While it’s nice to have a place to buy devices and “feel part of a community” with the new Today At Apple events, I think the main benefit of having this here is going to be accessible, proper customer support in the city. I’ve been down to industrial parks way too many times to get my iPhone looked at in the past, and it’s not fun.
A word about my current setup, for future reference: I’ve not bought a new Mac in 7 years. The current iMac struggles along and is only used once every couple of months to do the things only a Mac can do for arbitrary reasons. I get most of my work done on a MacBook Pro supplied by the company, but for personal use, my iPhone and a couple of iPad Pros do everything I need or have time for. The 12.9” version gets a lot of use as a desk-bound typing machine and a bed-bound Netflix player, which is really underutilizing it, I know. The smaller one gets taken everywhere because of its size, and I’m hoping for it to replace the MBP for a lot of little things at work like note taking and task management. Who wants to bring a big laptop home every night anyway?
How’s everyone doing? I recently went to New York for the first time ever, and did a bunch of touristy things. It was also my first time in the U.S. in over a decade, and maybe overestimated how bad the TSA and airport immigration situation would be. It’s the last thing you want after 20 hours of flying: to be stuck in an hour-long line with people barking at you to take your clothes off. But we got in and out of JFK without much hassle.
Having an Uber account is fast becoming the most important thing to a traveler after having maps on your smartphone and watch. It lets you integrate with any city with no more difficulty or delay than if it were your own. There’s no need to plan an airport transfer in advance, find out if tipping’s expected, or get flustered if you’re late for a show downtown.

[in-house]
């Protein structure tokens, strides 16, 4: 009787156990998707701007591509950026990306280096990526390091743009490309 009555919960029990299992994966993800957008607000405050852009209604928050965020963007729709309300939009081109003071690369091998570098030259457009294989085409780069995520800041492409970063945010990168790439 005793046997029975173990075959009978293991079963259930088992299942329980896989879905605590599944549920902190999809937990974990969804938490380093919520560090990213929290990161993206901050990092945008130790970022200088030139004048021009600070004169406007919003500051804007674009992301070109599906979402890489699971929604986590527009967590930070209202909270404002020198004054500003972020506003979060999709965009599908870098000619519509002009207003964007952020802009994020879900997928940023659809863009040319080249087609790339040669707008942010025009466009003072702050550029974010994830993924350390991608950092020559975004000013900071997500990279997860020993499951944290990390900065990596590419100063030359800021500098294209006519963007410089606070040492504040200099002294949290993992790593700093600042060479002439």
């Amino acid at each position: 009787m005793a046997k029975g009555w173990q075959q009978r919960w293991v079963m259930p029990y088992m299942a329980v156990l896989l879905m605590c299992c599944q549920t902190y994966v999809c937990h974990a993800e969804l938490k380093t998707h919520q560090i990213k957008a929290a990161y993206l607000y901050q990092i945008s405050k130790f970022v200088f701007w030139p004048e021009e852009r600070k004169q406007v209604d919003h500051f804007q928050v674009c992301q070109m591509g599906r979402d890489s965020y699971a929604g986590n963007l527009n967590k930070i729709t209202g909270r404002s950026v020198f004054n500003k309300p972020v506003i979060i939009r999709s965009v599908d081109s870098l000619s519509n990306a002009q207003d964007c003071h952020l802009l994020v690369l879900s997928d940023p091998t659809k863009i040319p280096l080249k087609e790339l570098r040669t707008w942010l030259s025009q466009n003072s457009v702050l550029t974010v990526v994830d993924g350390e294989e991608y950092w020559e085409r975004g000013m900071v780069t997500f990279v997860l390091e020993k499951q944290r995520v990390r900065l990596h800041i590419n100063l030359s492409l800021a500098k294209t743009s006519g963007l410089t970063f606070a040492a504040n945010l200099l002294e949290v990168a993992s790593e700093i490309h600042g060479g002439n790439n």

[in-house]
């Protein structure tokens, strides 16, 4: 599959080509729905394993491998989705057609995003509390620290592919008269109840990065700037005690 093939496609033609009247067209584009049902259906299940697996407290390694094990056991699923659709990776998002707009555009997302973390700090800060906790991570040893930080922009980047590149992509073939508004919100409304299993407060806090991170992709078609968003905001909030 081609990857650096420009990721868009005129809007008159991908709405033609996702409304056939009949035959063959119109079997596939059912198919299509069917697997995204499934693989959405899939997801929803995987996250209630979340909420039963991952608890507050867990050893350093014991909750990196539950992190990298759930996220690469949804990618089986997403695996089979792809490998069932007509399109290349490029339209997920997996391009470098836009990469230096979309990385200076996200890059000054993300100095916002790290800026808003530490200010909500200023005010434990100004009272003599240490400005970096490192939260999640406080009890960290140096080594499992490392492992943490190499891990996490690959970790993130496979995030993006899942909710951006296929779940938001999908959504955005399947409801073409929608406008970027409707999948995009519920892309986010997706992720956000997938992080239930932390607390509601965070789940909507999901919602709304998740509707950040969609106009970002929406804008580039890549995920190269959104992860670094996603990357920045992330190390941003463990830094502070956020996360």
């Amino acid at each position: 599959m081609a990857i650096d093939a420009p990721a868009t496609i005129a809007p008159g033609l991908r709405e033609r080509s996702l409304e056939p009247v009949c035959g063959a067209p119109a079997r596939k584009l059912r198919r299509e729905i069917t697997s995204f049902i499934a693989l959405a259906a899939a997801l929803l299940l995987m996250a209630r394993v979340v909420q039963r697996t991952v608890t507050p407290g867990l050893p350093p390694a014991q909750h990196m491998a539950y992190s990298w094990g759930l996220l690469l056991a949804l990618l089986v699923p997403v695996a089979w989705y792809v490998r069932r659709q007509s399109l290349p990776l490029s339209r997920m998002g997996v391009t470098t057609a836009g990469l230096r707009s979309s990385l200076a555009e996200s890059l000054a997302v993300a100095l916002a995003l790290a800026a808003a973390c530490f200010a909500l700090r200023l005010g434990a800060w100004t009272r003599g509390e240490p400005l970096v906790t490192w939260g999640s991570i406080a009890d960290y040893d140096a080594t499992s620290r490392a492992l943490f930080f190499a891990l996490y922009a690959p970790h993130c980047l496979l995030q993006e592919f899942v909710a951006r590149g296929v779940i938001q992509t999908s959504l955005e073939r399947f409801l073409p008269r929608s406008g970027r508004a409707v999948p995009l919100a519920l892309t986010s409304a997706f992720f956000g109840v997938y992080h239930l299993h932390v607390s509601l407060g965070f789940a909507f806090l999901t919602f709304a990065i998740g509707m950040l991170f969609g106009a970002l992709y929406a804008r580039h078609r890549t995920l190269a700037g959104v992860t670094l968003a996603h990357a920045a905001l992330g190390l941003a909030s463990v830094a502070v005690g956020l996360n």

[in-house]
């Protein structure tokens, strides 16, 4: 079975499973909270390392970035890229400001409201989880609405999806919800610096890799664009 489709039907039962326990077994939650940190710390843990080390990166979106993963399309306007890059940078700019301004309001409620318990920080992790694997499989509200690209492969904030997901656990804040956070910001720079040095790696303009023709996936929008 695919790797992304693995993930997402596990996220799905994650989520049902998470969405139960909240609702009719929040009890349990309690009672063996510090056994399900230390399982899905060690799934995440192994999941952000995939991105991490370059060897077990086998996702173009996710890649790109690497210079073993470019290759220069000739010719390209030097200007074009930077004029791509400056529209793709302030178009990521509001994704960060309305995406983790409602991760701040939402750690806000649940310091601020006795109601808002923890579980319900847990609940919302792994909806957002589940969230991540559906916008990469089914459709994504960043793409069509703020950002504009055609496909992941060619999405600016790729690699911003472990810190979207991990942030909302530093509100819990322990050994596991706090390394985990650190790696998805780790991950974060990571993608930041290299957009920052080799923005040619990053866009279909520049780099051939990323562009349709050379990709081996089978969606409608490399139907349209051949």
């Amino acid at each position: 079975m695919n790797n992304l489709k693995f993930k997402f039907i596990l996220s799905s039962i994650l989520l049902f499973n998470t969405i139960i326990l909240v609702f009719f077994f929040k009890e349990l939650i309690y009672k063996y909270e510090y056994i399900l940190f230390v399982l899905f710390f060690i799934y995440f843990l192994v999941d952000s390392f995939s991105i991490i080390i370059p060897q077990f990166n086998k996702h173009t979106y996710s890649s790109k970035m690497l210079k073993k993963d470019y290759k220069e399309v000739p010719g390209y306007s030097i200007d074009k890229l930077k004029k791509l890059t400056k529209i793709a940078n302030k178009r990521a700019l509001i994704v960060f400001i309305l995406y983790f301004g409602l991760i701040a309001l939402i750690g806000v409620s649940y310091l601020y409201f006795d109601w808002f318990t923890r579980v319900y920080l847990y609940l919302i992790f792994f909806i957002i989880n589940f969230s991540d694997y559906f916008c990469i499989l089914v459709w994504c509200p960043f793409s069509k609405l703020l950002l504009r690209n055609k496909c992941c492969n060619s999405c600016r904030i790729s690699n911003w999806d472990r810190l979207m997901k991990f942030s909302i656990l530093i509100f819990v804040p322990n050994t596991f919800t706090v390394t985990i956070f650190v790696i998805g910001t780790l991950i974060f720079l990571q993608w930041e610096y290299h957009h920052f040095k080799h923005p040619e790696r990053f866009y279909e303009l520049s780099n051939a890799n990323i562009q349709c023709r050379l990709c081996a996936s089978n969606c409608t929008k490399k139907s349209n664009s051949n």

We got into a performance of Hamilton literally against all odds. The show is sold out for the next year, and resale tickets are pretty much unaffordable, but there’s a daily online lottery where you can get front row seats for $10. I heard somewhere that tens of thousands of people enter each day, and it can take months of trying. Kim somehow managed to win tickets a day into our second week. It was the first day of Javier Muñoz’s permanent run as Hamilton after Lin-Manuel Miranda stepped down, and he killed it. I was sick and shivering with a fever, and it was still incredible and unforgettable.
You can’t take any photos during the show, so I don’t have any. And despite bringing my Fujifilm X100T on the trip, I didn’t even use it once. Not one frame. Maybe it was the summer heat and not wanting to be encumbered or precious about one more thing to avoid banging about/losing/getting stolen, or maybe I just wanted to keep it casual, but my iPhone did everything. Fusion HDR and ProCamera’s LowLight+ mode helped in extreme lighting conditions. For shooting distant subjects in good light, I think it’s really close to what the X100T would have got. As holiday snapshots go, I’m happy with what I got. This fall’s iPhone 6SE/X/whatever will close the gap even more.
The one thing photos can’t do is capture other aspects of the experience, but Live Photos and 360º panoramas can be better at it than the usual 2D stills. We recently got a Ricoh Theta S at work, and now I want to take something like it on my next vacation. Being able to grab everything in a scene with a single button, and re-enter that environment later with a VR headset… why wouldn’t you? I’ll hold out for the next model with better image quality, but it’s one thing your smartphone camera won’t compete with for awhile. If you have the time to stand in one spot for a few minutes though, you can use Google’s oddly branded Street View app to capture spherical photos.
Real talk: I didn’t get to see that much of the city, relatively, but it was pretty cool to visit. In terms of livability, though, it’s not topping Tokyo for me in any of the categories. I’m probably the worst person when it comes to dealing with loud crowds, germs, heat, public transport breakdowns, the threat of impending personal harm — basically i’m a paranoid baby. Living in New York probably wouldn’t play to any of my strengths. But between Ktown and David Chang’s Momofuku Ssam, I think they’re doing a great job with Korean food! It was far from my favorite cuisine before, but now I’m a convert.